The shuttering of hundreds of stores nationwide has made those conversations irrelevant for the moment, hastened the move to online for many brick-and-mortar retailers, and many speculate, leading to changes that are likely to be a permanent return to the new normal.
Digital models often provide retailers with opportunities to acquire new customers, engage better with existing customers, reduce the cost of operations, and improve employee motivation and various other benefits that positively influence a revenue and margin perspective.
For this report, digital has been defined as a technology-enabled combination of various resources (can include instruments, devices, bots, tools, teams, protocols, processes, networks, methodologies) which enables the availability of content (can be data, information, expert/social reviews, reports, analysis, games) for the user (employee or customer) to make more productive (can impact cost, time or service level) decisions and satisfying choices.
The ability to gather and collect, process, and share large quantities of data has led to some fundamental disruptions in business models’ design. The key factors impacting this change include:
- Convergence: The traditional boundaries between sectors are collapsing. Innovation at the edges of industries such as the payment systems (Financial Services & Telecom), or e-commerce (Retail & Telecom), and Industry 4.0 (ICT and Manufacturing), etc. is fundamentally disrupting businesses. Any disruptive digital transformation approach for retail needs to factor in a multidisciplinary view of implementation with a mix of analytical and creative capabilities.
- Customer Centricity: The organizations’ functional boundaries are also being dismantled to align the structures to customers’ needs. The process has been further accelerated through digital policies as the big data is now making it possible to analyze the shopper’s behavior in great and qualitative detail and customize the delivery format to individual consumer requirements through personalizations.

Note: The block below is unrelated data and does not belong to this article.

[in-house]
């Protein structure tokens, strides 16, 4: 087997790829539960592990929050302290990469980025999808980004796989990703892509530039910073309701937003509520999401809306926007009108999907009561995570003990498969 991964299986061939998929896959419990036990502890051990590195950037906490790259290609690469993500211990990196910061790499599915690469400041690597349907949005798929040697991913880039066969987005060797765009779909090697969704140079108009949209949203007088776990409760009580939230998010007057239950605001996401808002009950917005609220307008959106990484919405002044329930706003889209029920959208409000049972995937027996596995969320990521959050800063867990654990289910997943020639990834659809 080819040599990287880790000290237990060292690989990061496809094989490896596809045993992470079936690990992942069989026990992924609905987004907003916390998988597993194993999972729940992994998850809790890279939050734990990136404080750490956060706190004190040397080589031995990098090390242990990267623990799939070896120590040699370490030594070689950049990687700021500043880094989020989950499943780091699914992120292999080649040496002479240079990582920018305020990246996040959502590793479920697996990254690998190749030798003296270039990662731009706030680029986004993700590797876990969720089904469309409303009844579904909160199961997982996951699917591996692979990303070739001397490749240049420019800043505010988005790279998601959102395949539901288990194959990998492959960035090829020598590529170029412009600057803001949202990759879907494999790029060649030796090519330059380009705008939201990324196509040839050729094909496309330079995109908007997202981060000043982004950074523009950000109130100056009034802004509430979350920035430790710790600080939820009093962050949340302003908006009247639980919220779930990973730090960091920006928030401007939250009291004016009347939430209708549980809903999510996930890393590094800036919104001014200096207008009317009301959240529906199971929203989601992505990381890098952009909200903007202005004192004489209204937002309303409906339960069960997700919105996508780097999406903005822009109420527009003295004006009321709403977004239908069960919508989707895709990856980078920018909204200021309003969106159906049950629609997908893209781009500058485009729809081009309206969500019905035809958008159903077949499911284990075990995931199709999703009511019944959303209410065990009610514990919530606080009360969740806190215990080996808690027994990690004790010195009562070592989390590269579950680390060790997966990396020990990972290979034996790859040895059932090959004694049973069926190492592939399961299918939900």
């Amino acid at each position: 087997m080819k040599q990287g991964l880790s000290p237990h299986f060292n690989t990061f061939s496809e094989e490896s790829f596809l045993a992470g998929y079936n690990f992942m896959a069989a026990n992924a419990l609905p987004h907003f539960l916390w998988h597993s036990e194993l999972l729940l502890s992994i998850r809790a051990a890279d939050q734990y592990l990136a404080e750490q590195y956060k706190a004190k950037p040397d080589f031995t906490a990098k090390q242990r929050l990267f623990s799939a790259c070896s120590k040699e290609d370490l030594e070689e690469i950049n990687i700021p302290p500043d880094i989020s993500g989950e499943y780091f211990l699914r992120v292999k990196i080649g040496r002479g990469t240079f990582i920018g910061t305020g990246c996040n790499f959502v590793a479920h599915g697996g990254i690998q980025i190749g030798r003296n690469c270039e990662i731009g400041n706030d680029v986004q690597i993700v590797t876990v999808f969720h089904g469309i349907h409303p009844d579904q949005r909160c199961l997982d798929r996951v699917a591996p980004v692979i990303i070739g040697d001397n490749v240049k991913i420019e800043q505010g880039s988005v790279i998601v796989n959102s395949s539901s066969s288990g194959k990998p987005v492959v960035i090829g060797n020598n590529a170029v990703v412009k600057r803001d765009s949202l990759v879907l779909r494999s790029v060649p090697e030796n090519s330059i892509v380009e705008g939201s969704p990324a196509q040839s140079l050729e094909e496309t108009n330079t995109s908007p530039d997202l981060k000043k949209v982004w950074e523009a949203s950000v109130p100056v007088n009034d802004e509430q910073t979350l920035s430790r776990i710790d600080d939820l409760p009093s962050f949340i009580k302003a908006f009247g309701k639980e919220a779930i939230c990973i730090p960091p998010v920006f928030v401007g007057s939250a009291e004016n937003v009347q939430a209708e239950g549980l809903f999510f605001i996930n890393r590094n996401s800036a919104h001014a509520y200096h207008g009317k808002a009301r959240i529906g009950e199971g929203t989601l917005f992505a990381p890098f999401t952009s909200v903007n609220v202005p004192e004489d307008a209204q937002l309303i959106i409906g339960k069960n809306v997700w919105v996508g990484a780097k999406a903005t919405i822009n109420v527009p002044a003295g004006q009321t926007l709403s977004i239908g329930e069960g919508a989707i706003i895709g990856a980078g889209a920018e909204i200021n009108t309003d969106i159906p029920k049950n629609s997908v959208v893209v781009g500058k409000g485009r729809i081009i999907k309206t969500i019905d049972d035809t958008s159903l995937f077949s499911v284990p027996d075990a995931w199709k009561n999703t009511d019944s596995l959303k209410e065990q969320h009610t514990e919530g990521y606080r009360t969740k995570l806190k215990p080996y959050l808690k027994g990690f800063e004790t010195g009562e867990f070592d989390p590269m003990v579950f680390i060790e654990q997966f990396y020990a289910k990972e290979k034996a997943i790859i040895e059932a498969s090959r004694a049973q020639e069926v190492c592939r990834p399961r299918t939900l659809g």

- Co-opetition: This is a revolutionary mindset that usually combines competition with collaboration. Many suppliers and retailers are no longer competing for limited resources but are now working together to profit from the enhanced customer value that is being delivered.
There have been various instances of collaboration between the retailers even from an Indian context (e.g., The Future Group and Flipkart)
- Co-ownership: From the retails context, digital has helped monitor and control the quality in franchising agreements to achieve the greater alignment of the business model to the shopper’s requirements presenting an enhanced opportunity for the retailers to drive scale at a fast clip without compromising on the value and brand promises and sharing the investment burden with their original partners.
- Co-creation: The new digital consumer/shopper is highly interconnected with his social peers and is more willing than ever to share the experiences and let others profit from his/her interactions with the products/services. Consumers also help co-create the value proposition based on their willingness to provide feedback, which helps refine the delivery models on an ongoing real-time basis.
- Continuous learning: Self-learning systems through AI and cognitive modeling have enabled feedback from past experiences to optimize the shopping experience for consumers, impacting satisfaction, and loyalty to be enhanced.
This report focuses on the impact of digital on three critical elements of the retail business & operating model:
- Strategy – includes elements of segmentation, positioning, operating formats, and business models (location, assortment, size, pricing)
- Front end – Customer-facing operations including storefront, Merchandising & Promotion, Customer experience including Loyalty, Marketing and Communications, Pricing & POS Solutions
- Back end – Supply Chain, Logistics & Warehousing, Digital Procurement & Vendor Management, Assortment mix & planning, People, Finance Automation.